My relationship with coffee started while I was young. I gave a brief intro in my last article, Flavour Notes: Coffee Cupping with the Pros at Perk Coffee. However, in this and my next few articles, I am the novice. I want good, homebrewed coffee but without confusing myself with the mathematical formulas that become part of the process. I just want it to be simple.
Don’t get me wrong, I have an immense amount of gratitude, admiration and adoration for baristas and people who really know their stuff about making coffee. If I could, I would be just like them! And in all honesty, before kids, I was on my way. I watched documentaries, researched, read things, I knew the difference between a latte, a machiatto and a long black or Americano. I learned how to froth my own milk, down to tapping out the air bubbles.
Unfortunately now, my mental capacity is just not what it used to be! I’ll leave the chemical composition of coffee to the experts out there, the ones that I will always go to when I need that perfect cup of coffee. They are magicians, alchemists, scientists and scholars of the trade! I spend alot of time at specialty cafés and recently, I’ve been going around and talking to some of the wonderful café owners that have made my life complete. 🙂 Read their stories here. Maybe one day I’ll be able to join their ranks.
In the meantime, I’ll be writing my Novice Guides because perhaps there are those of you out there who are like me. You love your coffee and want to be able to brew it well at home. Then the perceived intricacies – perfect temperature, grind size, weight of beans – scares the heck out of you! I was exactly the same. But I have played around a bit at home now so I’ll be trying my best to keep it simple. Hopefully by the end of this series we’ll all be making coffee, just the way we like it at home.
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What is instant coffee?
I suppose the next question is why wouldn’t I just chuck some instant coffee crystals into a mug and pour hot water over it? That is as easy as it comes! For the sake of this article, I did just that. I also did some research. For many years people have been telling me that instant coffee is not “real” coffee. They said it was full of chemical compounds that were bad for your health and it also contained artificial ingredients. I was surprised to learn that it’s not artificial at all. If you read the ingredients on bottle of Nescafé Classic, it reads 100% soluble coffee.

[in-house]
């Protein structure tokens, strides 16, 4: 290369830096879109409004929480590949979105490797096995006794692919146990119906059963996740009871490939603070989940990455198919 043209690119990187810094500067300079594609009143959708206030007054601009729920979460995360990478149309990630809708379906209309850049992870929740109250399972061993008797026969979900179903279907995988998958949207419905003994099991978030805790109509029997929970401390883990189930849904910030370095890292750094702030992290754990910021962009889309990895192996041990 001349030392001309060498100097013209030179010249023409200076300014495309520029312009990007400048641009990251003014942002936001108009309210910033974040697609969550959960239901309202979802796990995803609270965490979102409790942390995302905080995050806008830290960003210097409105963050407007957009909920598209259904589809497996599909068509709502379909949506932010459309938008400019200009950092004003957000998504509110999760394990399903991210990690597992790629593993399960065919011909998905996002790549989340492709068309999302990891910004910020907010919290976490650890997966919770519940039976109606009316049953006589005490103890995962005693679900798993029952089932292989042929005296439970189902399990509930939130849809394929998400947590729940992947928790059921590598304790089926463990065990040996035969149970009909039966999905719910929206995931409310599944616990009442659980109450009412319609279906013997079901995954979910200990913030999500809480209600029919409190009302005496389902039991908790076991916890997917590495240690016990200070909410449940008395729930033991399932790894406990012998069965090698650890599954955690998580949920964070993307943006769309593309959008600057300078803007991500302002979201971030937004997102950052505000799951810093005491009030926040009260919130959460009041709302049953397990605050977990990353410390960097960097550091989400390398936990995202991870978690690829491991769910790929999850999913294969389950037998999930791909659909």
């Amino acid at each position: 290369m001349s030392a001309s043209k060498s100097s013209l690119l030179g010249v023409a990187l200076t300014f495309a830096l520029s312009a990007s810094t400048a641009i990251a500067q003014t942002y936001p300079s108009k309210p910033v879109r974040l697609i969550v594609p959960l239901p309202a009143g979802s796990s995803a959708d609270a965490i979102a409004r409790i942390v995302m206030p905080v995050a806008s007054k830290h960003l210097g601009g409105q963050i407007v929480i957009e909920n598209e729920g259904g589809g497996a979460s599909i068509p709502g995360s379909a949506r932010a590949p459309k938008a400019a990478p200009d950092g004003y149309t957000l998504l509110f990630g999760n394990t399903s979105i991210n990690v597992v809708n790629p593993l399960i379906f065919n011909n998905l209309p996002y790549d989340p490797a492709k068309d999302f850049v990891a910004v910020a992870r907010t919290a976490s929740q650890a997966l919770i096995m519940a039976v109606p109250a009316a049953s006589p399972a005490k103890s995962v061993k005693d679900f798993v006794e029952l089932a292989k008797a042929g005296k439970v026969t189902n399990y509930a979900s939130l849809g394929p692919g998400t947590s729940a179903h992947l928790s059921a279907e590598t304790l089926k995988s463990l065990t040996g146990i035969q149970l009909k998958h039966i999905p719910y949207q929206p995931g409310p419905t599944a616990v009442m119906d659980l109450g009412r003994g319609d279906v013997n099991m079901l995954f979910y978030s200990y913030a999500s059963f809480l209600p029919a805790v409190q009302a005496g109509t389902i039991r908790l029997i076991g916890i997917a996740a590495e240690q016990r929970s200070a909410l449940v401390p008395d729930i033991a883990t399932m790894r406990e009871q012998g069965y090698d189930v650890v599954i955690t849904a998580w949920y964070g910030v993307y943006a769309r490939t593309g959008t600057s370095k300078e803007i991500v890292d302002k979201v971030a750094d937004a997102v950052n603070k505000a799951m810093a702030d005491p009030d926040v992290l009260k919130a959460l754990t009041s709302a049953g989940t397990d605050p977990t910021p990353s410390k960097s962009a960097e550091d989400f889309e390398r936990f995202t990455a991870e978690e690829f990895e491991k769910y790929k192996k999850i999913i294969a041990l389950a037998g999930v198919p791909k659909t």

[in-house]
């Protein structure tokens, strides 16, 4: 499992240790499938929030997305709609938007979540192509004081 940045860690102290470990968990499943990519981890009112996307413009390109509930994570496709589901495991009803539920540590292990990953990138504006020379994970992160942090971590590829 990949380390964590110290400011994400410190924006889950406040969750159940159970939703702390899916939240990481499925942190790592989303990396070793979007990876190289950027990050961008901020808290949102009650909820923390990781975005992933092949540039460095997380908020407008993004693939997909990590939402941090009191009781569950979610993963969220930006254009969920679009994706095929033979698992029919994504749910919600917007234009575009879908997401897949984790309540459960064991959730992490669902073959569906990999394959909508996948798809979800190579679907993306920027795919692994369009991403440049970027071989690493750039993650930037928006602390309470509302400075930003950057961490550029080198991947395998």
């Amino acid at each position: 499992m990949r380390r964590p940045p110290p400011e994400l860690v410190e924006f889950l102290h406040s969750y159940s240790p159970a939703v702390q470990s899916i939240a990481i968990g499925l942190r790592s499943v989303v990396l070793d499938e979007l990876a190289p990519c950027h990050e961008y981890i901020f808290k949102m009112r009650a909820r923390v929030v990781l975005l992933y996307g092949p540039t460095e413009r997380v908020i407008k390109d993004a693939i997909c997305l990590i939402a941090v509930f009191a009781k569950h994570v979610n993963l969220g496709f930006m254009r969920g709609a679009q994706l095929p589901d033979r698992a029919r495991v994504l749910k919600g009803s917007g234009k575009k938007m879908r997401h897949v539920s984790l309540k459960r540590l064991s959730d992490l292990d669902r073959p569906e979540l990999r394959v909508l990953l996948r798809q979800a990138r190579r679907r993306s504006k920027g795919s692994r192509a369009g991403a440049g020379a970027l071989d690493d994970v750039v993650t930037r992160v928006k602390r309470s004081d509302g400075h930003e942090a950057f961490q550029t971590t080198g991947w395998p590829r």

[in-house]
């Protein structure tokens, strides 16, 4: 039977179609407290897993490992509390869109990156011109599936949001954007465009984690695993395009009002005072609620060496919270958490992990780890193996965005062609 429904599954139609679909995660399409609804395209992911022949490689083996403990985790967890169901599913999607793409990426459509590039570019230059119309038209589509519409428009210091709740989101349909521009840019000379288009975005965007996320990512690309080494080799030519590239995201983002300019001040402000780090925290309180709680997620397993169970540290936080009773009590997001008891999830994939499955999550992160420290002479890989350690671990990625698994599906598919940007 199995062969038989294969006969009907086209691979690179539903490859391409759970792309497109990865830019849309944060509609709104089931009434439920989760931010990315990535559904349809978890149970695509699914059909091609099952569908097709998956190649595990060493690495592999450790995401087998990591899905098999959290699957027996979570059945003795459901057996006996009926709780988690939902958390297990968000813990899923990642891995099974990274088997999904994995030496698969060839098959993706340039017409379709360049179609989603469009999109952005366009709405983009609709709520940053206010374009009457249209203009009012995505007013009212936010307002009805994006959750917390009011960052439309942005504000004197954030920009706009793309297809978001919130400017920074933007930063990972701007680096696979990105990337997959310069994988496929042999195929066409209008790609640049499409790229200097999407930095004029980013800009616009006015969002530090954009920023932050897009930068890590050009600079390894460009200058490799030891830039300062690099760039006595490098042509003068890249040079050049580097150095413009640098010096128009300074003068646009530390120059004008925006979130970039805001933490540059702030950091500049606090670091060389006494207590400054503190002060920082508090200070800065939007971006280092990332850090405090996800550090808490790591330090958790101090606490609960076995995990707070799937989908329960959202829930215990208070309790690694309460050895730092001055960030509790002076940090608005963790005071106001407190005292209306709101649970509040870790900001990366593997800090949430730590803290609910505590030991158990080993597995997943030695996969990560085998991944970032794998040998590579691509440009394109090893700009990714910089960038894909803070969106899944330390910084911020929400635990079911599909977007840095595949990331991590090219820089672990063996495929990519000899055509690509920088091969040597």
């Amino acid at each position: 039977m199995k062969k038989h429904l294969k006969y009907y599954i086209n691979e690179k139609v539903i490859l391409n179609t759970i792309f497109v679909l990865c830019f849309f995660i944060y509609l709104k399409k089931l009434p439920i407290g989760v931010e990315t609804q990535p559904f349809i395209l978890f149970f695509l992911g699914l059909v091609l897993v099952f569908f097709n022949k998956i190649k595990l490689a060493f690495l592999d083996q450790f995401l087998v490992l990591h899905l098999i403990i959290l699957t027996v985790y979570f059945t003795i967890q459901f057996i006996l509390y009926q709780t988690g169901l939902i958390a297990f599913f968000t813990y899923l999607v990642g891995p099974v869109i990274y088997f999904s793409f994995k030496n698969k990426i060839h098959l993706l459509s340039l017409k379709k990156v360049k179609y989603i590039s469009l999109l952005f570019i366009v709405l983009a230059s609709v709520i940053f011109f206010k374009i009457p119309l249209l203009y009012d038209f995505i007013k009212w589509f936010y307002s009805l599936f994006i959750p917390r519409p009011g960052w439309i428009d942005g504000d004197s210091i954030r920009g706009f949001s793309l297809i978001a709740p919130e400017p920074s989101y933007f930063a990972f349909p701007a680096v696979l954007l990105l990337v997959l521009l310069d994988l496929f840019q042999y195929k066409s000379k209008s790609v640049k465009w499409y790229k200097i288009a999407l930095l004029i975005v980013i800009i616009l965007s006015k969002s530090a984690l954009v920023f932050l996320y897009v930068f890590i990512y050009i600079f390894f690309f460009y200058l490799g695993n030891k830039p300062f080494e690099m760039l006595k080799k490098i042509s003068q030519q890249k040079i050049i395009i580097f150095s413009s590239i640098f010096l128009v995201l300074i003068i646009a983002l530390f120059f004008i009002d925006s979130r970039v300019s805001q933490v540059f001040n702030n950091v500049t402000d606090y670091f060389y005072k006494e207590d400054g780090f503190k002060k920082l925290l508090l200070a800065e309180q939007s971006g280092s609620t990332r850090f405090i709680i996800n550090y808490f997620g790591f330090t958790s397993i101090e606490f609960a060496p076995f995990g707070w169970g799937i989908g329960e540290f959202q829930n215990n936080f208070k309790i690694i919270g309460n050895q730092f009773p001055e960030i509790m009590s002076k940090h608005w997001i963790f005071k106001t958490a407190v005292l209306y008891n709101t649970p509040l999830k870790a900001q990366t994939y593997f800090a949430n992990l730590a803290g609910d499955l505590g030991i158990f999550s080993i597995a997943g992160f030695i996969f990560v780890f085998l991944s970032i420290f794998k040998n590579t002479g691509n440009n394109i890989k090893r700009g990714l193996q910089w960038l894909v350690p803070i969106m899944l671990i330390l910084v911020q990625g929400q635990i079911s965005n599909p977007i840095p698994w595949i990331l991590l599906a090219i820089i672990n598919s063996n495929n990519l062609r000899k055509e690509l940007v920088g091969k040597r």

Instant coffee is actually real coffee that has been brewed and then evaporated or freeze dried to produce instant crystals. It still goes through the same process, from green coffee beans to roasting, grinding the beans and then adding water. Instead of drinking that brew right away, it is either freeze dried or sprayed out in a fine mist into super heated air which evaporates the water and leaves you with crystals.
Instant coffee smell and taste
Because of my recent coffee cupping experience, I decided to do the same procedure with my instant Nescafé. What did I find? Well in short, it was an aweful, gagging experience. Sniffing the grounds filled my nose with a plastic, chemical smell. The fragrance (dry coffee) was suffocating. The aroma (after water is added) was synthetic and smelt like machinery, oil and petrol. No wonder that people say it’s a chemical and not “real” coffee… But it is real coffee, as in from the bean! So I took a sip of the liquid without anything added to it and spat it out.
If I’m beginning to sound like a snob, I totally apologise! It’s not my intent. In all honesty, I will say that I still drink instant coffee on occasion. But I will add many, many teaspoons of sugar and a liberal splash of milk. I will also call it a “hot drink” instead of coffee, even though it is still coffee.
So if instant coffee is actually brewed coffee, just dried up, why does it smell and taste so different compared to the delicious complexities of flavour that come with an alternative brew using fresh roasted beans? I think that would come down to process. We don’t actually know how long the green beans are stored for before roasting or after roasting. It could come down to how the beans are roasted. Perhaps a little bit darker than an artisan roaster would. In addition, while it may actually taste fine when brewed the first time, one could assume that the additional step of evaporating or freeze drying the liquid would further degrade the overall flavour. Even with fresh brewed coffee at home, the flavours are constantly changing as the liquid cools.
What is homebrew coffee?
I googled this and couldn’t find an exact definition (other than in relation to homebrewing beer!) so I’m just gonna say it’s the act of brewing coffee at home. Brew means to mix with water so actually, instant coffee could be considered homebrewed. Perhaps the better term, as fancy barista types would say, is alternative brewing coffee. For this, you would hopefully source the best possible beans, grind them just before drinking and then extract the full coffee flavour using hot water and one of the many, many tools available.